Sunday, October 03, 2010

If happy little bluebirds fly

Beyond the rainbow
Why, oh why can't I?

Thousands of people sing "Somewhere over the rainbow" of a wet Washington Square Park evening, in hushed tones, perhaps like the lullaby in which Dorothy once heard of Oz. Rain mixes with our tears.

It was a beautiful moment of shared sorrow and of resolve, which followed a few minutes of silence as glowsticks were held high (no candles allowed in the Park), which in turn followed a few brief speeches. Wonderful Christine Quinn enjoined us not to let our sadness become bitterness and resignation; "our children are dying." David Paterson spoke movingly, too, of the scars of bullying and intolerance.
The occasion, of course, was the tragic suicide of 18-year-old Rutgers freshman Tyler Clementi. And of the five other boys - at latest count - who were driven to suicide in the last weeks by homophobic bullying:

Asher Brown (age 13)
Seth Walsh (age 13)
Justin Aaberg (age 15)
Billy Lucas (age 15)
Raymond Chase (age 19)

One would like to think this was an exceptional month, but there's little reason to suppose it was. Lesbian, gay, bisexual and transgendered teenagers - and others suspected of being so - are harassed all the time. Nine in ten, according to one survey. One in four just within the last month, according to another. GLBTQ teenagers are four times as likely to attempt suicide as their peers (and eight times, if rejected by their families, we learned from Governor Paterson). This month's toll is surely more than six, and many more than six will have attempted suicide.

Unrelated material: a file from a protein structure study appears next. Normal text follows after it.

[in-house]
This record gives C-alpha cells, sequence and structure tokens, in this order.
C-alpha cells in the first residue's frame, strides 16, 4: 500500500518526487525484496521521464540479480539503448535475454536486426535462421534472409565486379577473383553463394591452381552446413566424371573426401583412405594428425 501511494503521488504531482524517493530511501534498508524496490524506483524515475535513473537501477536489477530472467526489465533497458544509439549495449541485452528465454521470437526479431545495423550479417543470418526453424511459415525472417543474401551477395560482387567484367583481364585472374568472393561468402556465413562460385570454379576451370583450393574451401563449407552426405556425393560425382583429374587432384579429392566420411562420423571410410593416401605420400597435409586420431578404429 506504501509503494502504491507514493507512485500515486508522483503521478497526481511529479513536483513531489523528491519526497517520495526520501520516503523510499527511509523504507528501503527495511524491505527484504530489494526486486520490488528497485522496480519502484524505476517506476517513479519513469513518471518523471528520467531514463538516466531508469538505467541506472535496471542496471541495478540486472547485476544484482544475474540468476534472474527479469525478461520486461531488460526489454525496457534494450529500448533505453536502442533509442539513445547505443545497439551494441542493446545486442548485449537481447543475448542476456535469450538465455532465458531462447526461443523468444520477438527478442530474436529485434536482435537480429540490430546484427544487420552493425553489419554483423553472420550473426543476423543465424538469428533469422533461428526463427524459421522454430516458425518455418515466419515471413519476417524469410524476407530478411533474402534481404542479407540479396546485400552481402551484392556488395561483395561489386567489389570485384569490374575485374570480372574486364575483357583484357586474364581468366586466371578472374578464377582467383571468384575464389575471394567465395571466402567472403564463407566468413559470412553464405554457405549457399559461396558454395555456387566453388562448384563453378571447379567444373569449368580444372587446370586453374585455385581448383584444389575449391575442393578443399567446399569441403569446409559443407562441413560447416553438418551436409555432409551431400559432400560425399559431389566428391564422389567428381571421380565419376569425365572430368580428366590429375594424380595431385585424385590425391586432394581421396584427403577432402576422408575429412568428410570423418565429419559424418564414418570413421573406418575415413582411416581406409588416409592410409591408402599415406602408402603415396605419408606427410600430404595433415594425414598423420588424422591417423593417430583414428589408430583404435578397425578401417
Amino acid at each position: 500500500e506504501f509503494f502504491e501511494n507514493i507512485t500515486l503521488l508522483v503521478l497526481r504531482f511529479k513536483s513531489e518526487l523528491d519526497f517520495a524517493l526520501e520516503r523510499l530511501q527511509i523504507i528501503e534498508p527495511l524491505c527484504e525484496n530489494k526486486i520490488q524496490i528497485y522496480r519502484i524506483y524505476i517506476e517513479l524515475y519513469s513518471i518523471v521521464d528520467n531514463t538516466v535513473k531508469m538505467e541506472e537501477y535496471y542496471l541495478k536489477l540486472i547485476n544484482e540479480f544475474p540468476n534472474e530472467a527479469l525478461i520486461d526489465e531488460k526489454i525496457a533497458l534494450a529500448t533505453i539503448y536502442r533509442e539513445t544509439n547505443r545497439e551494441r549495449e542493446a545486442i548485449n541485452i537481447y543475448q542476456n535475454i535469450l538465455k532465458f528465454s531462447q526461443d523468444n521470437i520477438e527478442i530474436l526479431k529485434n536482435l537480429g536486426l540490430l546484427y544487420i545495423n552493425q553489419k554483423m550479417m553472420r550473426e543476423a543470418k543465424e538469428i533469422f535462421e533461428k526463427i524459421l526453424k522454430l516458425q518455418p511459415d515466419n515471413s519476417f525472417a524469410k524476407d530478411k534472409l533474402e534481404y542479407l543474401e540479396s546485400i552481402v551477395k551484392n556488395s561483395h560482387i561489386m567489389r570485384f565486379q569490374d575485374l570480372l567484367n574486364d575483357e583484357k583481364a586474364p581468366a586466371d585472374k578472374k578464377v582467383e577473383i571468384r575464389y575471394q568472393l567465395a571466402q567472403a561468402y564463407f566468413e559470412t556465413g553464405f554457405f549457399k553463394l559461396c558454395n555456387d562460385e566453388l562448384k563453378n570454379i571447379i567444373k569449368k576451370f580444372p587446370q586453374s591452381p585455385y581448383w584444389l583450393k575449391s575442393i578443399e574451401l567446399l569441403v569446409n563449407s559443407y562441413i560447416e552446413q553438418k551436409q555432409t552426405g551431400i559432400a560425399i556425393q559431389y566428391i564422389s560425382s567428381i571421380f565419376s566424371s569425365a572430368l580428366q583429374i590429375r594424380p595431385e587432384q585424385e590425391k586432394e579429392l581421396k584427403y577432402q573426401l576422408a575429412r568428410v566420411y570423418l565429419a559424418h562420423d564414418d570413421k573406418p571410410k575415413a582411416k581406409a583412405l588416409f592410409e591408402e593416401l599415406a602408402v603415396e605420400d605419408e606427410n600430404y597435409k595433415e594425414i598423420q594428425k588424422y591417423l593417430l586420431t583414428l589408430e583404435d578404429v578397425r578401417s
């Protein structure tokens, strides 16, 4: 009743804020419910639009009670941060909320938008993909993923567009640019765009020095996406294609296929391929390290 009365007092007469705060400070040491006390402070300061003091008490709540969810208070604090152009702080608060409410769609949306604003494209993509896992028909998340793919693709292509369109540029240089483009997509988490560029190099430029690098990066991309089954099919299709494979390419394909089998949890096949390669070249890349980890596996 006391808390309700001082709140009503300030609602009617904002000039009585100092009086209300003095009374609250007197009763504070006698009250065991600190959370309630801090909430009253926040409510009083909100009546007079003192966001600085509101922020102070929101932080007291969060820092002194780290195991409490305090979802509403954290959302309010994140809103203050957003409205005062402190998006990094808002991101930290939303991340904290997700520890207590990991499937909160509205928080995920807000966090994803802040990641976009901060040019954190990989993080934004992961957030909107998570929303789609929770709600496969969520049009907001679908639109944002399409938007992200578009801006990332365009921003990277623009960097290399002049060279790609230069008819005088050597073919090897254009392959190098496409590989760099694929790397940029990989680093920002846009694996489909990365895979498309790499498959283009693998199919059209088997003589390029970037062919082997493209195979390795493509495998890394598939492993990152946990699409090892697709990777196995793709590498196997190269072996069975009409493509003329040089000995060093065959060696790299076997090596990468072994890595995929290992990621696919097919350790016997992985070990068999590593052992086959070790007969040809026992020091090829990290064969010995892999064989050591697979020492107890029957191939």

What can be done? Bullying, especially cyberbullying, has to be checked somehow - not easy, but at least we can stop normalizing it, accepting it as natural and inevitable. Homophobia must be curbed - especially that of religious bigots (the most vociferous of whom, with a grim and tedious predictability, turn out to be closeted) - also an uphill battle. And something positive is needed, too. An affirmation not just of diversity and of the dignity of the individual, but of privacy: of a person's right to live a life free of the intrusion and judgment of others.

And to the Ashers, Seths, Justins, Billys, Tylers and Raymonds, the message we're all sending out, as hard as we can: It gets better. You are loved. You deserve to be loved. Two adorable old guys, Harry and Wayne (an Episcopal priest!), inspired to make their first youtube video for the "It Gets Better" series initiated by Dan Savage, put it perhaps best of all:

"You have to survive high school
because there's someone out there waiting
for you to be the love of his life or her life."

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